Last edited by Shiraz; 29-06-2015 at 11:52 AM.
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  #65  
Old 29-06-2015, 12:03 PM
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Good point Rally.

Pixels with microlenses are sensitive to the angle of incidence of the light rays. So most camera sensors require light to strike the pixel within a certain angle.

So faster scopes with light rays at a steeper angle may tend to vignette more.

Centre sharpness, corner performance, vignetting,varying spot sizes over the field of view would come into it. Some scopes have greater vignetting than others. Some have a bit of a bright spot in the centre and vignette out at the corners more.

Some sensors will cope with steeper rays than others. Some filters are less effective with steeper rays.

I recall with Planewave that the designer has a few parameters they can play with but they are conflicting. F ratio, vignetting, corner correction may be conflicting targets.

Gapless microlenses, no cover slip glass affect QE.

A lot of scopes barely cover a 16803 chip. That's where Tak FSQ, BRC250 and AP scopes are so good. AP in particular have huge illuminated corrected circles. Something like 100mm. Massive and would handle a Medium Format camera.

You are not going to be able to use a full frame or above sensor on anything with less than a 3.5 inch focuser so that is a more practical aspect of the comparison sheet results. Which of those combinations can actually handle that sort of sensor?

Greg.
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  #66  
Old 29-06-2015, 02:16 PM
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Ray,

I only mention this because your formula includes F No. as one of the primary terms.

But since incoming light based purely on aperture and focal length may not have as much relevance as the percentage incoming illumination of the CCD chip, I think its worth considering.

Say for example we have two OTAs with the same focal length and aperture and therefore F No, but one has an image circle of say 100mm and the other has an image circle of 50mm
Both in theory support a large chipped camera - but one is spreading that light at the focus plane over an area that is 4 times larger than the other the pi.r^2 does this - double the radius - quadruple the area
eg 50mm image circle yields roughly 2000mm2
100mm yields roughly 8000mm

So our efficiency calculation really needs to consider just how the incoming light is being distributed at the focal plane.
In my example that factor is 400% difference - so its not insignificant and if real world examples are used some scopes have image circles well under 50mm - often under 30mm so if for example it was say 25mm then the variation is a factor of 16 times (1600%) difference

So are we are worrying ourselves about small percentage variations yet this is potentially an order of magnitude difference !

I am not sure there is a uniform standard for defining the image circle of a telescope but its usually some notional diameter at which the amount of vignetting falls off below a certain level and or the spot size and chromatic aberration grows to a dimension that makes it unuseable.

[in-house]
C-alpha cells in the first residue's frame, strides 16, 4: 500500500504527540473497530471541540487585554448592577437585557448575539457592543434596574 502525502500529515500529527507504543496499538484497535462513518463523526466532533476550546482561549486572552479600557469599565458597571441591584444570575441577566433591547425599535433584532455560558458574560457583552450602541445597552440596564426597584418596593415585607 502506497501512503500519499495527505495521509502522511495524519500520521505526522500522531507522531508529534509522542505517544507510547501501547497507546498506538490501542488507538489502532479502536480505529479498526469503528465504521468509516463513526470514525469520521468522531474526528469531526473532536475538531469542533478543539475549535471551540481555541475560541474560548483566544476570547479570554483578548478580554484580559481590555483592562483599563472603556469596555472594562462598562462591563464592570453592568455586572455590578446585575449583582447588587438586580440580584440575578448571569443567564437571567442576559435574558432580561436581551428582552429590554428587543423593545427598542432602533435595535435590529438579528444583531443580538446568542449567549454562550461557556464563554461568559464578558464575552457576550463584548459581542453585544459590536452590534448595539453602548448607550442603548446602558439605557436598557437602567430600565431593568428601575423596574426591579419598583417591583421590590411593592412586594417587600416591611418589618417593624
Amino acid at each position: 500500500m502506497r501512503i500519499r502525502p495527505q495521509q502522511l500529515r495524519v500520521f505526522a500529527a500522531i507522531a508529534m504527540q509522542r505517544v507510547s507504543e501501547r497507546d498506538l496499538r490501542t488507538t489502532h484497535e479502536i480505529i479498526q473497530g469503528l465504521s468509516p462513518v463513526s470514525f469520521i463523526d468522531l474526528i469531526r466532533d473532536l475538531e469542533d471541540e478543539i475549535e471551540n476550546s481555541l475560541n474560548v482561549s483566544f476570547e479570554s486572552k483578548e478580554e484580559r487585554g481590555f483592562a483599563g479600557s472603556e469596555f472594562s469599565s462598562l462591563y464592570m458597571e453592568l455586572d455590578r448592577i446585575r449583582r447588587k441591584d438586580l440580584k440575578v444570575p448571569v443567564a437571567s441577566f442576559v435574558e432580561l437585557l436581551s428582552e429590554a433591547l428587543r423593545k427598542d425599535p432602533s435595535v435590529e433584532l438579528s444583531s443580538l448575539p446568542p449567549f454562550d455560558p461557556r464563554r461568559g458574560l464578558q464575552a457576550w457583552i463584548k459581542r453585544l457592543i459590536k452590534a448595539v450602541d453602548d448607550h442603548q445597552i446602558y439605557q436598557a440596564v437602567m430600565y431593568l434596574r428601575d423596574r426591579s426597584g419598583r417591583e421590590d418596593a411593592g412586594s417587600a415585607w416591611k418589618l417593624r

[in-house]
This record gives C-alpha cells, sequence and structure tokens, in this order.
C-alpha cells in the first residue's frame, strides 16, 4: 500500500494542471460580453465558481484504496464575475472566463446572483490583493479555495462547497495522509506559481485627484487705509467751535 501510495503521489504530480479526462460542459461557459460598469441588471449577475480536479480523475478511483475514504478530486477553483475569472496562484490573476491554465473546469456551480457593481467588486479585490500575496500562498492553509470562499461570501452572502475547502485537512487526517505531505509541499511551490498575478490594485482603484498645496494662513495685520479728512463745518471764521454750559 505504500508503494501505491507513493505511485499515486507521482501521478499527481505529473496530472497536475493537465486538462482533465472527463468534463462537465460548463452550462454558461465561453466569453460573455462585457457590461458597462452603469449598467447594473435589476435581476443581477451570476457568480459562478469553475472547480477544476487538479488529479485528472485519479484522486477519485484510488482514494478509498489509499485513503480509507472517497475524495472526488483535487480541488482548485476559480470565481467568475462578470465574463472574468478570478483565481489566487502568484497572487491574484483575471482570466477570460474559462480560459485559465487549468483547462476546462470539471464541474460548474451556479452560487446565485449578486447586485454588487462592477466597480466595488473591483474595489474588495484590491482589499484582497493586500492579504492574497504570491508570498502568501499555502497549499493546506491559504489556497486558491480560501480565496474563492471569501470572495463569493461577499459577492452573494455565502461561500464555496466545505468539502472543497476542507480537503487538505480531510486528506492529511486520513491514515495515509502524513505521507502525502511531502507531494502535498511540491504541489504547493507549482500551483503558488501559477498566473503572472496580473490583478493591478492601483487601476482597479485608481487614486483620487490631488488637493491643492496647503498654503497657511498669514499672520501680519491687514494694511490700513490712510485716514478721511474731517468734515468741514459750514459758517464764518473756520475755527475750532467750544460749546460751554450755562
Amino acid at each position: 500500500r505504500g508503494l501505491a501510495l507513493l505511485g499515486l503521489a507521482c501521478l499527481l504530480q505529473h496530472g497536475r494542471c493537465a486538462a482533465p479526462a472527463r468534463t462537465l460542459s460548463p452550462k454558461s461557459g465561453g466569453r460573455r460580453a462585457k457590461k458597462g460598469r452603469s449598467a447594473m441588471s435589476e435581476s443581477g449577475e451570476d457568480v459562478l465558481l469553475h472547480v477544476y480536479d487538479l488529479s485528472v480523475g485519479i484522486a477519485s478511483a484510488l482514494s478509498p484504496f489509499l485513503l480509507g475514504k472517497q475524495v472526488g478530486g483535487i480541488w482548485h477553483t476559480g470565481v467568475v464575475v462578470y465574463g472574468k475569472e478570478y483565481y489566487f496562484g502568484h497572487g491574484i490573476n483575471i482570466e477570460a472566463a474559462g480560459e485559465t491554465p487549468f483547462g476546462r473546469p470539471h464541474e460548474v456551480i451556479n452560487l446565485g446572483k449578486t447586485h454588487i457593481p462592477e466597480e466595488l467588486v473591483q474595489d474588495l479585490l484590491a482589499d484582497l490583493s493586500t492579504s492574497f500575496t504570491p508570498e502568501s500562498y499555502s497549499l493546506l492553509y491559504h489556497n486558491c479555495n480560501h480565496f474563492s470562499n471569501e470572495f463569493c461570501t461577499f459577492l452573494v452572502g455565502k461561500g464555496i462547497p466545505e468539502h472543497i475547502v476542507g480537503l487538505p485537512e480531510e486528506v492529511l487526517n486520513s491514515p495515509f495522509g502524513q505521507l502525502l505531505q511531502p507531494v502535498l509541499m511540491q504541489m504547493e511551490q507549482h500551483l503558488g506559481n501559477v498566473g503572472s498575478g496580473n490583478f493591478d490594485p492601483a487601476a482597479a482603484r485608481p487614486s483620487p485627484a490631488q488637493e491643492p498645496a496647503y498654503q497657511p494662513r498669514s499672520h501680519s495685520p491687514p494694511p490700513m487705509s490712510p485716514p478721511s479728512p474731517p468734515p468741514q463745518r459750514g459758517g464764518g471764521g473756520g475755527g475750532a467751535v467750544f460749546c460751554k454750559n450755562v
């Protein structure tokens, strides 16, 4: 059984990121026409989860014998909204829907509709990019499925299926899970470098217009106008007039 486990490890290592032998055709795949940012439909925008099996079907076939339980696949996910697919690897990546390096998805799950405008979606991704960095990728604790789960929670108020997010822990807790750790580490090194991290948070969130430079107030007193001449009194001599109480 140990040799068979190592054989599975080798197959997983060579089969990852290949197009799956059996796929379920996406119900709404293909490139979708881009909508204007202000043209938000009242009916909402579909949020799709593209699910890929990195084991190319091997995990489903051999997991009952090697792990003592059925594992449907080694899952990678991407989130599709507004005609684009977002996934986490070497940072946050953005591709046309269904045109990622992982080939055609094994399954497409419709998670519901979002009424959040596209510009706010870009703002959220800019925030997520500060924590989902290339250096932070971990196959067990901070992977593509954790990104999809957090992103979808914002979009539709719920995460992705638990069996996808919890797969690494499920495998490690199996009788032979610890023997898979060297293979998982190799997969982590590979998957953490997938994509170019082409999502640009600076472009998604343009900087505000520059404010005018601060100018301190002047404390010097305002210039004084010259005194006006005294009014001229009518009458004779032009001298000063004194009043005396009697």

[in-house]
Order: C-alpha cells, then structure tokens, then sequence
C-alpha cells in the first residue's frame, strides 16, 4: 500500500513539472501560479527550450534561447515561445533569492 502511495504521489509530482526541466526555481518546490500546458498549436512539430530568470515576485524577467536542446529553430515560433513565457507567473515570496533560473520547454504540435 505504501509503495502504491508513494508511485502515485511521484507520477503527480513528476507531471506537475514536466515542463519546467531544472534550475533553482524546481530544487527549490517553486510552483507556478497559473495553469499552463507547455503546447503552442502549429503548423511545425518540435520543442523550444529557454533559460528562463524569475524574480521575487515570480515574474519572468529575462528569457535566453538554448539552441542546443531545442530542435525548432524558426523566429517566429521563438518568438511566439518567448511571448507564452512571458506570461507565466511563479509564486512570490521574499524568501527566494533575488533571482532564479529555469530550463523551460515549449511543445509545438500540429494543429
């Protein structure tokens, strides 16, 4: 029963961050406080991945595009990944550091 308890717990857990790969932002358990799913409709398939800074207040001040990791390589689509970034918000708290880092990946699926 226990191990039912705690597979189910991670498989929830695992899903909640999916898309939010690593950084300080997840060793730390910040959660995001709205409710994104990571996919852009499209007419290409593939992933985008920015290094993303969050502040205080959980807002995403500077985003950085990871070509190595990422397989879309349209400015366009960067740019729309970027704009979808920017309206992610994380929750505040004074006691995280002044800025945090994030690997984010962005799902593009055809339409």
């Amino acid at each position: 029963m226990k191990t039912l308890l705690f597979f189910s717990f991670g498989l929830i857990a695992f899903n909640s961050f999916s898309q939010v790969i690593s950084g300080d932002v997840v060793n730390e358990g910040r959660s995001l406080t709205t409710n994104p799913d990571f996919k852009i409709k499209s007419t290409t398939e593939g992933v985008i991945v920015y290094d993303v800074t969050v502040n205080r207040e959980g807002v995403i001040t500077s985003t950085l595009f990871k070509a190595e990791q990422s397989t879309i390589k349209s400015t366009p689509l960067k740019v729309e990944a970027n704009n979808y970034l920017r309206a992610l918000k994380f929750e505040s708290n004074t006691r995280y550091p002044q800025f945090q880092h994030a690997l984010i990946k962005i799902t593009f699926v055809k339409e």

But I think manufacturers have left it to their own discretion as to how this is interpreted.
Which makes it very difficult to quantify using a generic formula.

All of this ignores the quality of light that different telescopes are capable of focussing in the first place - strehl ratio, longitudinal plot characteristics in terms of the useable spectral width of a given scope.
Its one thing to illuminate a CCD with incoming photons its another entirely to ensure that only photos that are "supposed" to be received by a given well (pixel) are in fact received at that point and not spread out all over the place.

So the "noise" of the system is entirely relevant to the efficiency since at the end of the day if the signal we are trying to record is lost in the noise of poor optical performance or poor CCD performance (eg low dynamic range, high noise) etc we are losing efficiency in swathes.

Food for thought - its a complex problem methinks.

Rally
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  #67  
Old 29-06-2015, 02:47 PM
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Quote:
Originally Posted by rally View Post
Ray,

I only mention this because your formula includes F No. as one of the primary terms.

But since incoming light based purely on aperture and focal length may not have as much relevance as the percentage incoming illumination of the CCD chip, I think its worth considering.

Say for example we have two OTAs with the same focal length and aperture and therefore F No, but one has an image circle of say 100mm and the other has an image circle of 50mm
Both in theory support a large chipped camera - but one is spreading that light at the focus plane over an area that is 4 times larger than the other the pi.r^2 does this - double the radius - quadruple the area
eg 50mm image circle yields roughly 2000mm2
100mm yields roughly 8000mm

So our efficiency calculation really needs to consider just how the incoming light is being distributed at the focal plane.
In my example that factor is 400% difference - so its not insignificant and if real world examples are used some scopes have image circles well under 50mm - often under 30mm so if for example it was say 25mm then the variation is a factor of 16 times (1600%) difference